Secondary Logo

Journal Logo

Institutional members access full text with Ovid®

Extracellular signal-regulated kinase activation in the amygdala mediates elevated plus maze behavior during opioid withdrawal

Hofford, Rebecca S.a; Hodgson, Stephen R.a; Roberts, Kris W.b; Bryant, Camron D.c; Evans, Christopher J.b; Eitan, Shoshanaa

doi: 10.1097/FBP.0b013e32832ec57e
ORIGINAL ARTICLES
Buy

This study examined whether activation of extracellular signal-regulated kinase (ERK) contributes to the increased open-arm time observed in the elevated plus maze (EPM) during opioid withdrawal. We applied SL327, a selective ERK kinase (MEK) inhibitor, to specific limbic areas and examined the effect on EPM behaviors of controls and during naloxone-precipitated morphine withdrawal. We next confirmed that ERK activation increased in limbic areas of mice undergoing naloxone-precipitated morphine withdrawal. Direct injection of SL327 into the amygdala blocked the withdrawal-induced increase in open-arm time; however, injecting SL327 into the septum had no effect. Consistent with these results, both 0.2 and 2 mg/kg naloxone increased ERK activation in the central amygdala of morphine-dependent mice. In drug-naive mice, 2 mg/kg naloxone, but not 0.2 mg/kg, increased ERK activation in the central amygdala. During withdrawal, increased ERK activation was also observed in the lateral septum. In the locus coeruleus, a significant increase was observed only in morphine-dependent mice receiving 2 mg/kg, but not 0.2 mg/kg naloxone. In conclusion, ERK activation in limbic areas is likely involved in both the aversive properties of naloxone and in the affective/emotional symptoms of opioid withdrawal, including mediating EPM behaviors.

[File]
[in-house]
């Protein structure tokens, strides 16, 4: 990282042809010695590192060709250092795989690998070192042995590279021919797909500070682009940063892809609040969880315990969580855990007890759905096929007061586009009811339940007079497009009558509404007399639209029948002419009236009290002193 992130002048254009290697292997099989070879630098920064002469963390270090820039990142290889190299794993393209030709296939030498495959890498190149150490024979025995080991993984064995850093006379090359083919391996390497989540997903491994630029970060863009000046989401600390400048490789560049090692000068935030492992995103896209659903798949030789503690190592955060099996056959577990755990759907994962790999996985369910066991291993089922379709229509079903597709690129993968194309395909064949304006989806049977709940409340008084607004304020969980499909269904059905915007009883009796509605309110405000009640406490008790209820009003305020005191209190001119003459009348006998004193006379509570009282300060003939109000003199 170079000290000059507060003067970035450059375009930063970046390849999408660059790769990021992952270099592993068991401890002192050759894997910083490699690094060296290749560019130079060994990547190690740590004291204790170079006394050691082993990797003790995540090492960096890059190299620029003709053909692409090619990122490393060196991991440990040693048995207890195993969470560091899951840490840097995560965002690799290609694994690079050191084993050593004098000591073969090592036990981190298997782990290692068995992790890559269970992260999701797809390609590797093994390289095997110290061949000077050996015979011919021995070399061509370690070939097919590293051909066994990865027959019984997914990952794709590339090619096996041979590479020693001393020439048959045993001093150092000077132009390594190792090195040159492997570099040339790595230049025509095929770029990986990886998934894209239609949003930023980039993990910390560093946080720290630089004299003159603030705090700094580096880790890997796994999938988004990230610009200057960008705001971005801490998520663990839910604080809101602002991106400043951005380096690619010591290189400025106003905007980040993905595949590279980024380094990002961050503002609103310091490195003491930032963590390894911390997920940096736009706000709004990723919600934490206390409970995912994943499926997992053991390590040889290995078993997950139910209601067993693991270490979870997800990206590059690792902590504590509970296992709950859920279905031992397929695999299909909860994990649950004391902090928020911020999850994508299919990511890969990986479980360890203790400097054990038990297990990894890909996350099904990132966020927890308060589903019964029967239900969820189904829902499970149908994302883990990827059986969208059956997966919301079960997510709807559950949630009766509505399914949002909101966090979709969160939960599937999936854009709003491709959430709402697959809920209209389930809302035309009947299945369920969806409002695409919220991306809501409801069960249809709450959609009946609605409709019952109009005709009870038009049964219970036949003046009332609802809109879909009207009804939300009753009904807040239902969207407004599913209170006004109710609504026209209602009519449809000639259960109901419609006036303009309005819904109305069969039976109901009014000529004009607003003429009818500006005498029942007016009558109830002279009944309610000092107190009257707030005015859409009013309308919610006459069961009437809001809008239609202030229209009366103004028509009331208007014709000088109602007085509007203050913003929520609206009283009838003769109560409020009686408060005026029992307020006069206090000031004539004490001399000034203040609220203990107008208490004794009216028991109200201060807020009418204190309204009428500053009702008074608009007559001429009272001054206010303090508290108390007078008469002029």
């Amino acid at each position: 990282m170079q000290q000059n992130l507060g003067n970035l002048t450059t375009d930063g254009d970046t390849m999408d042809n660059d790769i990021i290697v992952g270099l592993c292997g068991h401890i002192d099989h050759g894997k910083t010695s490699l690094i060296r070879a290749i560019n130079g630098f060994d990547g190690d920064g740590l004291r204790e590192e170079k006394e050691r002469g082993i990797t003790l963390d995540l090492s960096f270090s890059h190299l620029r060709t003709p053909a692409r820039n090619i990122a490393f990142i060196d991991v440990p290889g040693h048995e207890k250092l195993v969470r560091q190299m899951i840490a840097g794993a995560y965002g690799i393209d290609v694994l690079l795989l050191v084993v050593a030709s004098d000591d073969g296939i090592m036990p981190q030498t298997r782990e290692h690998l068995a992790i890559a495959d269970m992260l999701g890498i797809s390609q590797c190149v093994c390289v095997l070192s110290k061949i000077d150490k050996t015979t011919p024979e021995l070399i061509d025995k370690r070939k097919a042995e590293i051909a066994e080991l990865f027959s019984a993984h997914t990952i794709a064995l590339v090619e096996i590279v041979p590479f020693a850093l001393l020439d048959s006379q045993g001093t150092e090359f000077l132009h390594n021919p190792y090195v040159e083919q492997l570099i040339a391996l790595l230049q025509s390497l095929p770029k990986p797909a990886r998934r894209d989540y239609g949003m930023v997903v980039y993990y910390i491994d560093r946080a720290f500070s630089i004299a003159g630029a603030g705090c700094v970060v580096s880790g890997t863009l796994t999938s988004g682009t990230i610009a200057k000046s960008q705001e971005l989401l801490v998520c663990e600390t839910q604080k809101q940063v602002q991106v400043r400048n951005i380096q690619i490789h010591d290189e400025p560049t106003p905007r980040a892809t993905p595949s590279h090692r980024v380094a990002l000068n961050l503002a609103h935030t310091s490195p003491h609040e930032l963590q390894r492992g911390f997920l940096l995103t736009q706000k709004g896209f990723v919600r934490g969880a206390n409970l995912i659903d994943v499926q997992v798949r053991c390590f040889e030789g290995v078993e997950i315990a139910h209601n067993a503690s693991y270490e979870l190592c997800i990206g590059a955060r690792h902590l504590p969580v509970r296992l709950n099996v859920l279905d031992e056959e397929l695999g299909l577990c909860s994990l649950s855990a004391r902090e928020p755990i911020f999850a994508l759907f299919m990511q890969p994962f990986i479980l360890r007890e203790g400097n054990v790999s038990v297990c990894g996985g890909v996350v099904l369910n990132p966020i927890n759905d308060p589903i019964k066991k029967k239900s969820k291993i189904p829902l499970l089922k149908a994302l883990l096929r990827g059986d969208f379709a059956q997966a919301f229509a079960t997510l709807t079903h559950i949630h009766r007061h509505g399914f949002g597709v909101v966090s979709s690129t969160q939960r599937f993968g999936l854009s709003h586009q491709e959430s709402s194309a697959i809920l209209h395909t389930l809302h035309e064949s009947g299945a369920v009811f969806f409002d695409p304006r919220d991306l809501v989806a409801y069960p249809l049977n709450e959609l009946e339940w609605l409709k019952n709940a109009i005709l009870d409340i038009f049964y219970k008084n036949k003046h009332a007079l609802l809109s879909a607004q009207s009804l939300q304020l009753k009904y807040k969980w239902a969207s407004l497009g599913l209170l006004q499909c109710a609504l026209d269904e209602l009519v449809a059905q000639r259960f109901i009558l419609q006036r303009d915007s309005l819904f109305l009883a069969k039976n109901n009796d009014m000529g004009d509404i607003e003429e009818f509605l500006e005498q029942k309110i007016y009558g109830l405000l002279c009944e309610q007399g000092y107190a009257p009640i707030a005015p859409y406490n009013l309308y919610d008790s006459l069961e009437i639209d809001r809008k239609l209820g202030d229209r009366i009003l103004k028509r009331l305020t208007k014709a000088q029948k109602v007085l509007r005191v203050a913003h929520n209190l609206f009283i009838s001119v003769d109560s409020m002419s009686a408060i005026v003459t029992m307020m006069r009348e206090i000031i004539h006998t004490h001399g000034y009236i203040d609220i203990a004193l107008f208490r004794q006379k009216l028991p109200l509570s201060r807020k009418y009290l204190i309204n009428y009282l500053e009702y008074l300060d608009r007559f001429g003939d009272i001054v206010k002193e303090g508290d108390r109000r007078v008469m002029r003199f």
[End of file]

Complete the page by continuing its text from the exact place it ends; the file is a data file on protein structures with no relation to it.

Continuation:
aDepartment of Psychology, Behavioral and Cellular Neuroscience, Texas A&M University, College Station, Texas

bDepartment of Psychiatry and Biobehavioral Sciences, UCLA, Neuropsychiatric Institute, Westwood Plaza, Los Angeles, California

cDepartment of Human Genetics, University of Chicago, CLSC, Chicago, Illinois, USA

Correspondence to Shoshana Eitan, PhD, Texas A&M University, Department of Psychology, 4235 TAMU, College Station, TX 77843, USA

E-mail: seitan@psych.tamu.edu

Received 16 December 2008 Accepted as revised 7 May 2009

© 2009 Lippincott Williams & Wilkins, Inc.